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Dr. William P. Kustas is a Research Hydrologist in the Hydrology and Remote Sensing Laboratory at the Beltsville Agricultural Research Center, Agricultural Research Service (ARS), US Department of Agriculture, Beltsville MD USA. Dr. Kustas is an international expert in the application of remote sensing technology for determining crop water use, or evapotranspiration (ET), and stress. His tools are being implemented operationally for improving water management and mitigating the impacts of climate change on agriculture. Dr. Kustas has led multidisciplinary remote sensing field experiments over different agricultural systems in Arizona, New Mexico, Oklahoma, Iowa, Texas, and California.  His current research project - GRAPEX - primarily aims to refine and apply a multi-scale remote sensing toolkit for mapping crop water use and crop stress for improved irrigation scheduling and water management in vineyards in the Central Valley of California. This toolkit will be available to vineyard managers and ultimately other growers of perennial and annual crops for improving water management and irrigation scheduling.

Dr. Kustas was selected American Meteorological Society (AMS) Outstanding Achievement in Biometeorology (2011), and most recently the (AGU) American Geophysical Union Hydrologic Sciences Award (2019), which is the highest disciplinary recognition for a senior scientist within the Hydrology Section of AGU. The breadth and depth of his contributions to science are reflected in his election as Fellow of two diverse scientific organizations, AGU and AMS. In 2021, he was USDA-ARS Science Hall of Fame Inductee. Dr. Kustas is often invited to participate on scientific panels for NASA, scientific societies, and foreign institutions. These activities have a significant impact on research policy and shape the direction for a broad spectrum of activities within the sciences of agricultural hydrology and climatology.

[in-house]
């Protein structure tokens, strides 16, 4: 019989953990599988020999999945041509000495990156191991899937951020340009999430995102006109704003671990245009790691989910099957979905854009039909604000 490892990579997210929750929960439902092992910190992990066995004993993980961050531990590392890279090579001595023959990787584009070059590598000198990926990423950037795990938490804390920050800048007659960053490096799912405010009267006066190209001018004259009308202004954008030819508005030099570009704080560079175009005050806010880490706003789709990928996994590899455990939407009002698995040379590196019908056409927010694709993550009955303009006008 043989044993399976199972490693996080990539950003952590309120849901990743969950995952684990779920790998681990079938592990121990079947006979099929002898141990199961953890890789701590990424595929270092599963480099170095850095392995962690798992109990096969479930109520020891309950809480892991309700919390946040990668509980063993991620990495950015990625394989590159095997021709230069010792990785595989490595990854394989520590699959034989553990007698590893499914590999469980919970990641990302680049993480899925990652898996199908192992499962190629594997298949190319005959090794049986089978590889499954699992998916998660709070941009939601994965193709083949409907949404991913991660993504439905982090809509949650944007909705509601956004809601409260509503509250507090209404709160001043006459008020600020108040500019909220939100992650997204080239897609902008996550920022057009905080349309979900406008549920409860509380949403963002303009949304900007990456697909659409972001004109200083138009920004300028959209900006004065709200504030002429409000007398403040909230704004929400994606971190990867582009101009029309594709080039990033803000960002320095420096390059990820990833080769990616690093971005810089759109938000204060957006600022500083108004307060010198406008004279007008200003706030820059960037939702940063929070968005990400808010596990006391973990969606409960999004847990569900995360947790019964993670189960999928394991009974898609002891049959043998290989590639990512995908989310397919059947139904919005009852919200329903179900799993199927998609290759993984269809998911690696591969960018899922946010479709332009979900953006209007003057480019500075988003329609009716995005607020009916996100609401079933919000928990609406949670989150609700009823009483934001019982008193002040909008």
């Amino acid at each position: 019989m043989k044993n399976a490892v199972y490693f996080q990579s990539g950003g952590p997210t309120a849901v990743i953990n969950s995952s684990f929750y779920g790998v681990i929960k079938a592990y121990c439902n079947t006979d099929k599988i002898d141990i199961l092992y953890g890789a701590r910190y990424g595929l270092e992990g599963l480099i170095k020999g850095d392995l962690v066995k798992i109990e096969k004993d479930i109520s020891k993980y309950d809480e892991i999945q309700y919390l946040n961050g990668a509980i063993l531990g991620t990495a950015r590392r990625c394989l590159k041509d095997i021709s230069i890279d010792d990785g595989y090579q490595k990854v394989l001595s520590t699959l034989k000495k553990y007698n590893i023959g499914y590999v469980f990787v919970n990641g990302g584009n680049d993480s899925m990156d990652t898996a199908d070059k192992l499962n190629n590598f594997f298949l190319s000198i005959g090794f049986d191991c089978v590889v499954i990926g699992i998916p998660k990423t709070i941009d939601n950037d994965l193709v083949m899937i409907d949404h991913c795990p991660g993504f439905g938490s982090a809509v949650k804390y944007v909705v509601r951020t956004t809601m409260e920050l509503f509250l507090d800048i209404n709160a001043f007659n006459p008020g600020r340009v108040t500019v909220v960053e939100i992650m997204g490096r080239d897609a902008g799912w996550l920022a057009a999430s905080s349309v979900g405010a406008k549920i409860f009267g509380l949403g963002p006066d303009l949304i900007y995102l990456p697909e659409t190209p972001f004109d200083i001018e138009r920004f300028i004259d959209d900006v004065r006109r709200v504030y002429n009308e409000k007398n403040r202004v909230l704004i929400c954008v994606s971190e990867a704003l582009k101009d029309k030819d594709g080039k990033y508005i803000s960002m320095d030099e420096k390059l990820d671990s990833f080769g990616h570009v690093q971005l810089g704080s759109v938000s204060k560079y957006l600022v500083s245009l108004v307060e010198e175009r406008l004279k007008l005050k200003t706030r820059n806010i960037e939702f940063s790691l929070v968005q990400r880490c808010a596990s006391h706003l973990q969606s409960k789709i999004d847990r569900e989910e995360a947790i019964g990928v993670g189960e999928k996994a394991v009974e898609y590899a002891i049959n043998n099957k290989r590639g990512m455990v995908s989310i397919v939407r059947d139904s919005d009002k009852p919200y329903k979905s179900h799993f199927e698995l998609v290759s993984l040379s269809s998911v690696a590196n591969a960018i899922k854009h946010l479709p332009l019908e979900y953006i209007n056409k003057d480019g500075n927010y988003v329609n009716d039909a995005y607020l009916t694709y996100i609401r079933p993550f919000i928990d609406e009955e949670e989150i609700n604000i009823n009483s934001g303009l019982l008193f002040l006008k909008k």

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Dr. Hyun Lillehoj has been a senior Supergrade scientist (Immunologist) at the Beltsville Agricultural Research Center since 2004 and works in the immunology and genomics fields in animal agriculture at USDA, Agricultural Research Service. Dr. Lillehoj received her Ph.D. in Immunology from Wayne State University, School of Medicine and she was a staff fellow in the Laboratory of Immunology, NIAID, NIH. She joined ARS in 1984. Her research has focused on the avian immune system and its response to intestinal infections, coccidiosis and necrotic enteritis. Her research has led to the development of safe and effective antibiotic-free approaches to control these two economically important poultry diseases. Among her most important accomplishments are the development and commercialization of novel diagnostic and therapeutic products for avian immunology, and several commercialized antibiotic alternatives. Her accomplishments have been recognized by the BARC Technology Transfer Award (1998), the ARS Technology Transfer Award (1999), the Federal Laboratory Consortium (FLC) Technology Transfer Award (1999), the Helen Cecil Leadership Award (2001), Pharmacia/Upjohn Animal Health Achievement Award (2001), Beltsville Agricultural Research Center Senior Scientist of the Year Award (2003), the ARS Outstanding Scientist of the Year Award (2004), Merck Achievement Award (2006), the Levine P.P Award (2006), the Pfizer Animal Health (Embrex) Fundamental Science Award (2007), Beltsville ARS Technology Transfer Award (2008), and Phibro Animal Health Award (2011). Dr. Lillehoj was inducted into the ARS Hall of Fame in September 2014 and was the recipient of 2015 Presidential Rank Award. In 2015, she was the first USDA employee who was selected and received the American Service Medal for Career Achievement Award (Samuel J. Heyman Service to America Medal) which is the highest award given to federal government workers. Dr. Lillehoj mentored the research of 160 junior scientists from 14 different countries.